Recently on Twitter, we were asked to list our favorite chick lit titles featuring women of color. Before we could, however, we had to hash out what exactly “chick lit” was.
Thankfully, Wikipedia was there to help us out.
Chick lit is:
- A type of genre fiction
- Deals with issues of womanhood, whether that be friendship, work or romance
- Has a humorous or light-hearted tone
As Mollie is the more sophisticated reader of the two of us, she found coming up with titles difficult. That meant this list was on me. (For future reference, she’s classy, I’m trashy.)
But even l found these borders of the genre a bit fuzzy. Are all romances automatically considered chick lit? And why doesn’t light-hearted literary fiction count?
Still, I’m not one to back away from a challenge. In the end, I decided to focus on the spirit of chick lit: Uplifting stories in which women face challenges in their careers, families and love lives. They should have a happy end and keep a light tone.
Here’s a list of a few of my favorite titles women-centric titles. (Fun discovery: Many of them are on sale at Amazon.) I realize it’s a bit short, but I hope to add to it. I found quite a few new titles just in writing this post.
Have a title you want to share? Share it in the comments!
- 32 Candles, by Ernessa T. Carter. I’m a sucker for an ugly duckling story and this one touches on so many important issues. What really makes it for me is the trope-defying relationships between the women characters.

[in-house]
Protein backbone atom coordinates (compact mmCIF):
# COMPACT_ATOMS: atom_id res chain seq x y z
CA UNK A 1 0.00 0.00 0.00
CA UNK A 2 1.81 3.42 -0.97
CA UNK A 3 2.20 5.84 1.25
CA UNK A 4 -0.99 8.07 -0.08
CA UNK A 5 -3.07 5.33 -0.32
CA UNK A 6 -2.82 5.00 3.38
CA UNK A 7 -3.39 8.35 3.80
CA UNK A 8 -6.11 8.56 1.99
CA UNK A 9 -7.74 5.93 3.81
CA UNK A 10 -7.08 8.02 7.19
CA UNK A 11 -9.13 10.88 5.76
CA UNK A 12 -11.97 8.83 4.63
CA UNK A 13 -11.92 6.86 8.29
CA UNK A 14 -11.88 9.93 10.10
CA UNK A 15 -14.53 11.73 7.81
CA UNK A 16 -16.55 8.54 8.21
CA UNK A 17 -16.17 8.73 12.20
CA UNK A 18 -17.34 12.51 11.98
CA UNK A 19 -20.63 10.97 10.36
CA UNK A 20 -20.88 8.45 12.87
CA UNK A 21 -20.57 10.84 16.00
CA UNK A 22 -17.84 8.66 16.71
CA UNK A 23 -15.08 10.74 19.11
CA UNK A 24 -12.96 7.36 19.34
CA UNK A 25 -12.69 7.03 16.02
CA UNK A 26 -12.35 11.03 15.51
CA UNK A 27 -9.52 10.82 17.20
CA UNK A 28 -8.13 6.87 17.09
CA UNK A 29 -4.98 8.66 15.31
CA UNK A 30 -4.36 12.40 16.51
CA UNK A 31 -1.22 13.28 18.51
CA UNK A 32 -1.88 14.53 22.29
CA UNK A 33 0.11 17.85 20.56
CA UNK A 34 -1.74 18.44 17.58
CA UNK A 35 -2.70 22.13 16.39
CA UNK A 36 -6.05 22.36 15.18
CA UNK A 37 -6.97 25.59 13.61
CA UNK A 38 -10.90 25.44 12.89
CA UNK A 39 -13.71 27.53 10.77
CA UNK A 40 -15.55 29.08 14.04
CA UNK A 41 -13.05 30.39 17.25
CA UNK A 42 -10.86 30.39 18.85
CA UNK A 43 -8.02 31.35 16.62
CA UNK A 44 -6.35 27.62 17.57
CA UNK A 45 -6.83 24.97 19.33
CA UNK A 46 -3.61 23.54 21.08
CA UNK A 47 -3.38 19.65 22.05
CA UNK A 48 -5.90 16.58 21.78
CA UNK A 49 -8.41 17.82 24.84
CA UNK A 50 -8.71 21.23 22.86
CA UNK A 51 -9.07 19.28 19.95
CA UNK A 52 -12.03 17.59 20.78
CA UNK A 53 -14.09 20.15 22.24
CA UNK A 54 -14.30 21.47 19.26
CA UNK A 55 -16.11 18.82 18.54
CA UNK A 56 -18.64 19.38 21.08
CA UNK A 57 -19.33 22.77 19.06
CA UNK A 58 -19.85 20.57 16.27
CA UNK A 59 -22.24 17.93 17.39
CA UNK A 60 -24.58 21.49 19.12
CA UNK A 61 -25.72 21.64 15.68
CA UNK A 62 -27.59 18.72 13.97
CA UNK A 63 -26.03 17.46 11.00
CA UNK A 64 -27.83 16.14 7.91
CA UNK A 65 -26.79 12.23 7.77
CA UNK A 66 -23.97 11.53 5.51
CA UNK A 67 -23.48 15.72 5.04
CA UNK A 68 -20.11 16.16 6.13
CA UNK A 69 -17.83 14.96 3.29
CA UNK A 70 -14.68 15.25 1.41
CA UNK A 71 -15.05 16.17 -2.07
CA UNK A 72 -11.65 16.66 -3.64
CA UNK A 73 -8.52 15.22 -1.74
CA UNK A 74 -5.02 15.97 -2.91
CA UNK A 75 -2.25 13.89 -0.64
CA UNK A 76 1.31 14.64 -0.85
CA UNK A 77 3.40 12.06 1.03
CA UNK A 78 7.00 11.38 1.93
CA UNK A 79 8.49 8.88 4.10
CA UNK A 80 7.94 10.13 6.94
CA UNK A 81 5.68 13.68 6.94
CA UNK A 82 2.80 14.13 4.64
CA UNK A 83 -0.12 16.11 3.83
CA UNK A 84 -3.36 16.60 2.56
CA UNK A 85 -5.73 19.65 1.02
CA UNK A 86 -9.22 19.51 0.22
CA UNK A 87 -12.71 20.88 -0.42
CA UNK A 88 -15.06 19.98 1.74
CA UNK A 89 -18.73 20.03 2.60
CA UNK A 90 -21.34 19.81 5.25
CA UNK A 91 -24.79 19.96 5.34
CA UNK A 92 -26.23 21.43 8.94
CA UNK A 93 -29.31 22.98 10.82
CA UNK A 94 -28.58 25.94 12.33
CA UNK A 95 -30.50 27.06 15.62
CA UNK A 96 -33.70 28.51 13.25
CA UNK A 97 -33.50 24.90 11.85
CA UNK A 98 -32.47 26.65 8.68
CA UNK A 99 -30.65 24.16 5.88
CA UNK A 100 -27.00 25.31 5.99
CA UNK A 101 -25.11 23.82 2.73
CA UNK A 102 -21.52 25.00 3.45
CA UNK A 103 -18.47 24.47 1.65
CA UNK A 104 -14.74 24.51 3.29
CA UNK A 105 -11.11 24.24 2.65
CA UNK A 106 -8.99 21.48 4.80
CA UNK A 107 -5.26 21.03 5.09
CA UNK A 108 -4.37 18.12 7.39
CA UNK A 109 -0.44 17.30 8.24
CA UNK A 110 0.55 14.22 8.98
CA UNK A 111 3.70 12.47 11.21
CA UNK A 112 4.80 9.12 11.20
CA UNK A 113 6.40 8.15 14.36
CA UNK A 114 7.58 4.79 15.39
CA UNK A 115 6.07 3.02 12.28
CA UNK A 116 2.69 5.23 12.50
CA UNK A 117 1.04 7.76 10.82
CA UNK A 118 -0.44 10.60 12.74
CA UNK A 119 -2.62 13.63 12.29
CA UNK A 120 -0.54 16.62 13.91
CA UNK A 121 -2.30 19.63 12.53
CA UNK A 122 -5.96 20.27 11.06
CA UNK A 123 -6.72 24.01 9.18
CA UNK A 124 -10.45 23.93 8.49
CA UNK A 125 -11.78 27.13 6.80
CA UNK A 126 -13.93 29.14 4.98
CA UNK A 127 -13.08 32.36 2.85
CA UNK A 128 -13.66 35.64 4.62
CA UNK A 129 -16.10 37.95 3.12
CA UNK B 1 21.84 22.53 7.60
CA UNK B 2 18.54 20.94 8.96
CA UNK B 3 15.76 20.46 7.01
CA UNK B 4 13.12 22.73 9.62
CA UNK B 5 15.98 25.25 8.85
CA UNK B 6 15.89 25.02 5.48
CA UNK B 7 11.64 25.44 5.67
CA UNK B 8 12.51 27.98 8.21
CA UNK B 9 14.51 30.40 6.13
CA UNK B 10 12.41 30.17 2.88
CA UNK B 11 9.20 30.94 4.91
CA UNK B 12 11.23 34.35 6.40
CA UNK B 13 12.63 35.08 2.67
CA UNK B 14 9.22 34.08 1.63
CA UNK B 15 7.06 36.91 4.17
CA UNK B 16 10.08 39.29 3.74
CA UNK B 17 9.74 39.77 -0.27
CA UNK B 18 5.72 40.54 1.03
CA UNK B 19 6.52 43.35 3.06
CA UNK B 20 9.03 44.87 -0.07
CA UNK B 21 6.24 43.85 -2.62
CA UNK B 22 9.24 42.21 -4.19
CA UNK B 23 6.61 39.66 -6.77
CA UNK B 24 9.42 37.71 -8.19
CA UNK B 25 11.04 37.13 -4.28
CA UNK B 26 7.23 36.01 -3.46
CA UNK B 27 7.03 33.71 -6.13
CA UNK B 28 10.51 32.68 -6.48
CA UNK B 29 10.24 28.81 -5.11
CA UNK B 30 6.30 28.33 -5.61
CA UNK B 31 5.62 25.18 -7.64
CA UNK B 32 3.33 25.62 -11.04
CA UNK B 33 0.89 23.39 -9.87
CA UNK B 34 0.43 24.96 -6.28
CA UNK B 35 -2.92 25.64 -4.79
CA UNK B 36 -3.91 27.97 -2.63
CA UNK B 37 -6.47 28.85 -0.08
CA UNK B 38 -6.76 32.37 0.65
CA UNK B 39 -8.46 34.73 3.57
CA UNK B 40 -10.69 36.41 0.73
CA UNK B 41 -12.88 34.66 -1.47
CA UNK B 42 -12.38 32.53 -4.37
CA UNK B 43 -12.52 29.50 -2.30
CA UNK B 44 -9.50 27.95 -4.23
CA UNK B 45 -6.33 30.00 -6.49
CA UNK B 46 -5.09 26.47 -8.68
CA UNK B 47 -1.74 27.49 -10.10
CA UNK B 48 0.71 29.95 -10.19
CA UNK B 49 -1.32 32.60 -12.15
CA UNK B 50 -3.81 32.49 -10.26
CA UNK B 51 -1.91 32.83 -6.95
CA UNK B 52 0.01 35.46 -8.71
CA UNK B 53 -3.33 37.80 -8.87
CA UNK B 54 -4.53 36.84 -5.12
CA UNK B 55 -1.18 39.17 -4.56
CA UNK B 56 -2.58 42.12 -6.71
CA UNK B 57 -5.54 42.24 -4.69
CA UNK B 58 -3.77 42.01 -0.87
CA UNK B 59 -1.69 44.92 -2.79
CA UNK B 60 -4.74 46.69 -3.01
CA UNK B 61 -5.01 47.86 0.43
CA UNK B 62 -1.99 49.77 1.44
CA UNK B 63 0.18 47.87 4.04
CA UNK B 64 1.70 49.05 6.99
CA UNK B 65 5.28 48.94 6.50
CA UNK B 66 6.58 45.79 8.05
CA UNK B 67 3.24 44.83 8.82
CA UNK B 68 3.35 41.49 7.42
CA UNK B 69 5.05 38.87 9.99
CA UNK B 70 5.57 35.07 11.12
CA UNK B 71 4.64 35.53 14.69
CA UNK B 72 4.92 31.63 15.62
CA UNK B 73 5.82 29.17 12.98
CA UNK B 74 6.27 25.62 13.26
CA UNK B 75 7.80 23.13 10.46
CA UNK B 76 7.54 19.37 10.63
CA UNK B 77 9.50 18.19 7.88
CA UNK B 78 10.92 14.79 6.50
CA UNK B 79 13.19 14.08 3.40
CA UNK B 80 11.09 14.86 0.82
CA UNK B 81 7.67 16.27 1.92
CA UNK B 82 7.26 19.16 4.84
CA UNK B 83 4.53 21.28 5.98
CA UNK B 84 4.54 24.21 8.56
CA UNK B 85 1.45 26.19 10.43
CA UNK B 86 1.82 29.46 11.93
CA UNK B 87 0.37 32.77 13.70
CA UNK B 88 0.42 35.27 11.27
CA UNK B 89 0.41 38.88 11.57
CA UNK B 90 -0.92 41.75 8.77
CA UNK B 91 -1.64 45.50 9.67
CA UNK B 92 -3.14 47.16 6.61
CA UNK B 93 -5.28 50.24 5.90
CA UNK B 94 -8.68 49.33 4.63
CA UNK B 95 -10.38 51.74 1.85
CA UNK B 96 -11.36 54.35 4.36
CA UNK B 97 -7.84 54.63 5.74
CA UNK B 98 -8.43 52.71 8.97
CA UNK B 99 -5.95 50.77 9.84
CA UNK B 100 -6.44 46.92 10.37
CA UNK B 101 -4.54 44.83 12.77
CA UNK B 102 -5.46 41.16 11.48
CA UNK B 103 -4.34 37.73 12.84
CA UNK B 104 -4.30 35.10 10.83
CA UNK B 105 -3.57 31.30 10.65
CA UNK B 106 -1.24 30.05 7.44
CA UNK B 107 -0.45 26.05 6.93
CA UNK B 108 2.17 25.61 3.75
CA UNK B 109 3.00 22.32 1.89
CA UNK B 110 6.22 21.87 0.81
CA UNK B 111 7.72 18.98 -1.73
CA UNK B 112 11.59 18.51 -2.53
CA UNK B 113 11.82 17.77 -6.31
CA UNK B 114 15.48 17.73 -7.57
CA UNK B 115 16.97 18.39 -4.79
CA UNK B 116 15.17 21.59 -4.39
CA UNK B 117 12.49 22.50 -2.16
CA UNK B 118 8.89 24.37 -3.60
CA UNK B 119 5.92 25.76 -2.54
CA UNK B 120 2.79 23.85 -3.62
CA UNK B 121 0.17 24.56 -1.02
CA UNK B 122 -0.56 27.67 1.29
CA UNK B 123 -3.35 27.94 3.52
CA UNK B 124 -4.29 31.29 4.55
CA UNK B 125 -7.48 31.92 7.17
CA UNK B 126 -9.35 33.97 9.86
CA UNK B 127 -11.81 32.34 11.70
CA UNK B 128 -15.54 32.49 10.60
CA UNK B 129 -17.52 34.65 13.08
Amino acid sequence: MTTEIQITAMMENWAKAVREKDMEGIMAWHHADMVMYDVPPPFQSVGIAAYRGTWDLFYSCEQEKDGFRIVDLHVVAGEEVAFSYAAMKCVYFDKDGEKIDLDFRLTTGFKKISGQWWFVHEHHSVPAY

- The Brightest Day: A Juneteenth Historical Romance Anthology, by Lena Hart, Kianna Alexander, Piper Huguley and Alyssa Cole. I love historical fiction and I love romances. It’s hard to find books that satisfy both these cravings, so I was estatic when I learned about this one. Each story takes place in a different era of American history from Reconstruction to the Civil Rights Movement. If you end up loving this one as much as I do, be sure to check out For Love & Liberty, which tells four not-often-heard love stories from the Revolutionary War.
- Diary of an Ugly Duckling, by Karyn Langhorne. Again, love a good ugly duckling story. I can’t think of anything more uplifting and satisfying than following a character as she escapes her own insecurity and fully comes into her own.
- Tumbling, by Diane McKinney-Whetstone. I read this way back when, but I remember loving it. Noon remains one of the most personally relatable characters I’ve ever met.
- Forbidden, by Beverly Jenkins. And Indigo, by Beverly Jenkins. And The Taming of Jessi Rose, by Beverly Jenkins. And pretty much any other title by Beverly Jenkins.
- Nappily Ever After, by Trisha Thomas. Chick lit with a focus on black hair? Sold.
- The Bollywood Affair, by Sonali Dev. I’ve sought to expand my diverse readings beyond black literature and this was a great pick. It’s engaging, suspenseful and surprisingly funny!
Black Chick Lit examines reading, books and bookish culture from the perspective of two women of color. Find us on twitter at @blackchicklit.